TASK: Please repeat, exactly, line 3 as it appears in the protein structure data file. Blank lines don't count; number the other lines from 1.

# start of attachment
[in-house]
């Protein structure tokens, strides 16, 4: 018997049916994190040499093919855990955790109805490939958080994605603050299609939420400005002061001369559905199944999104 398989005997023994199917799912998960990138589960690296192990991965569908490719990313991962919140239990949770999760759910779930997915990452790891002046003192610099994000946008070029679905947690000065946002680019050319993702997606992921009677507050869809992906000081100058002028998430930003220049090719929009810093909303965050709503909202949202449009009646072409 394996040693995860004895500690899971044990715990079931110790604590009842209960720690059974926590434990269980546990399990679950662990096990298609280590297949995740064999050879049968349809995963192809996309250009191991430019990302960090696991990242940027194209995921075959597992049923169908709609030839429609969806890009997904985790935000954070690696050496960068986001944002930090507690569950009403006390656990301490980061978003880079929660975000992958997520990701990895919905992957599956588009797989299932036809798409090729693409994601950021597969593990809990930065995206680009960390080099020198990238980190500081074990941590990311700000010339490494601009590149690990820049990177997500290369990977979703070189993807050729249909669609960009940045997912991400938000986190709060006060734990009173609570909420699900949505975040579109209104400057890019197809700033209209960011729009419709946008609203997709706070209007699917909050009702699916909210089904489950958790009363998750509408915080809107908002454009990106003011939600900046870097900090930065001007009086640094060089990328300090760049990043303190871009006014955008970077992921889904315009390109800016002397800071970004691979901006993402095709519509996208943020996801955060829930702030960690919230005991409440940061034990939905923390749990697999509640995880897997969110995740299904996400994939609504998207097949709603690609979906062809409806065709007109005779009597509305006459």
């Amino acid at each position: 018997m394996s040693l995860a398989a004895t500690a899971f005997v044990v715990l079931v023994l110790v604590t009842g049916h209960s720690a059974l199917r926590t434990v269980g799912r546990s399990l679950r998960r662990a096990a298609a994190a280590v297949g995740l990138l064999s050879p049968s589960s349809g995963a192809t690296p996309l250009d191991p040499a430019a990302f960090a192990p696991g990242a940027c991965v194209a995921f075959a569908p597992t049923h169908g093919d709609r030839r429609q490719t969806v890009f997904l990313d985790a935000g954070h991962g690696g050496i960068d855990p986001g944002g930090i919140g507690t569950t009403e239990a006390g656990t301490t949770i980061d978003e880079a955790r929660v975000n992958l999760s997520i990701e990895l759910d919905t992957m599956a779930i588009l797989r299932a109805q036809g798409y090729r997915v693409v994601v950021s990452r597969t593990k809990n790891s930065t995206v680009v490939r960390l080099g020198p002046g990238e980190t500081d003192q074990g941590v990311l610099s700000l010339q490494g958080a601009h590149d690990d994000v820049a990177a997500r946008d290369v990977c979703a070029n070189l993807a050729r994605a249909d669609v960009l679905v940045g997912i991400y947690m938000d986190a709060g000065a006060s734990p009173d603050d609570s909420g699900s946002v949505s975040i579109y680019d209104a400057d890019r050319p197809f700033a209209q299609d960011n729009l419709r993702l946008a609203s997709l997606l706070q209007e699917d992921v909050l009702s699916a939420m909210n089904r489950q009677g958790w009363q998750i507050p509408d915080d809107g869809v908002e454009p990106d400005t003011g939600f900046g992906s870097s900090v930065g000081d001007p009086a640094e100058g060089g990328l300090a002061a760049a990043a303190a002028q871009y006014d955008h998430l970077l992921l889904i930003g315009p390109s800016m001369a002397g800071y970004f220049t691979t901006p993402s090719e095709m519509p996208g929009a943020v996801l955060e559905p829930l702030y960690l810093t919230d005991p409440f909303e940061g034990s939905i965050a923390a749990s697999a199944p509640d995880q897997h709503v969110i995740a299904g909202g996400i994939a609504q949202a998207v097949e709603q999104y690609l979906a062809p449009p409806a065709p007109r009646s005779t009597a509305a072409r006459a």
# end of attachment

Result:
């Amino acid at each position: 018997m394996s040693l995860a398989a004895t500690a899971f005997v044990v715990l079931v023994l110790v604590t009842g049916h209960s720690a059974l199917r926590t434990v269980g799912r546990s399990l679950r998960r662990a096990a298609a994190a280590v297949g995740l990138l064999s050879p049968s589960s349809g995963a192809t690296p996309l250009d191991p040499a430019a990302f960090a192990p696991g990242a940027c991965v194209a995921f075959a569908p597992t049923h169908g093919d709609r030839r429609q490719t969806v890009f997904l990313d985790a935000g954070h991962g690696g050496i960068d855990p986001g944002g930090i919140g507690t569950t009403e239990a006390g656990t301490t949770i980061d978003e880079a955790r929660v975000n992958l999760s997520i990701e990895l759910d919905t992957m599956a779930i588009l797989r299932a109805q036809g798409y090729r997915v693409v994601v950021s990452r597969t593990k809990n790891s930065t995206v680009v490939r960390l080099g020198p002046g990238e980190t500081d003192q074990g941590v990311l610099s700000l010339q490494g958080a601009h590149d690990d994000v820049a990177a997500r946008d290369v990977c979703a070029n070189l993807a050729r994605a249909d669609v960009l679905v940045g997912i991400y947690m938000d986190a709060g000065a006060s734990p009173d603050d609570s909420g699900s946002v949505s975040i579109y680019d209104a400057d890019r050319p197809f700033a209209q299609d960011n729009l419709r993702l946008a609203s997709l997606l706070q209007e699917d992921v909050l009702s699916a939420m909210n089904r489950q009677g958790w009363q998750i507050p509408d915080d809107g869809v908002e454009p990106d400005t003011g939600f900046g992906s870097s900090v930065g000081d001007p009086a640094e100058g060089g990328l300090a002061a760049a990043a303190a002028q871009y006014d955008h998430l970077l992921l889904i930003g315009p390109s800016m001369a002397g800071y970004f220049t691979t901006p993402s090719e095709m519509p996208g929009a943020v996801l955060e559905p829930l702030y960690l810093t919230d005991p409440f909303e940061g034990s939905i965050a923390a749990s697999a199944p509640d995880q897997h709503v969110i995740a299904g909202g996400i994939a609504q949202a998207v097949e709603q999104y690609l979906a062809p449009p409806a065709p007109r009646s005779t009597a509305a072409r006459a």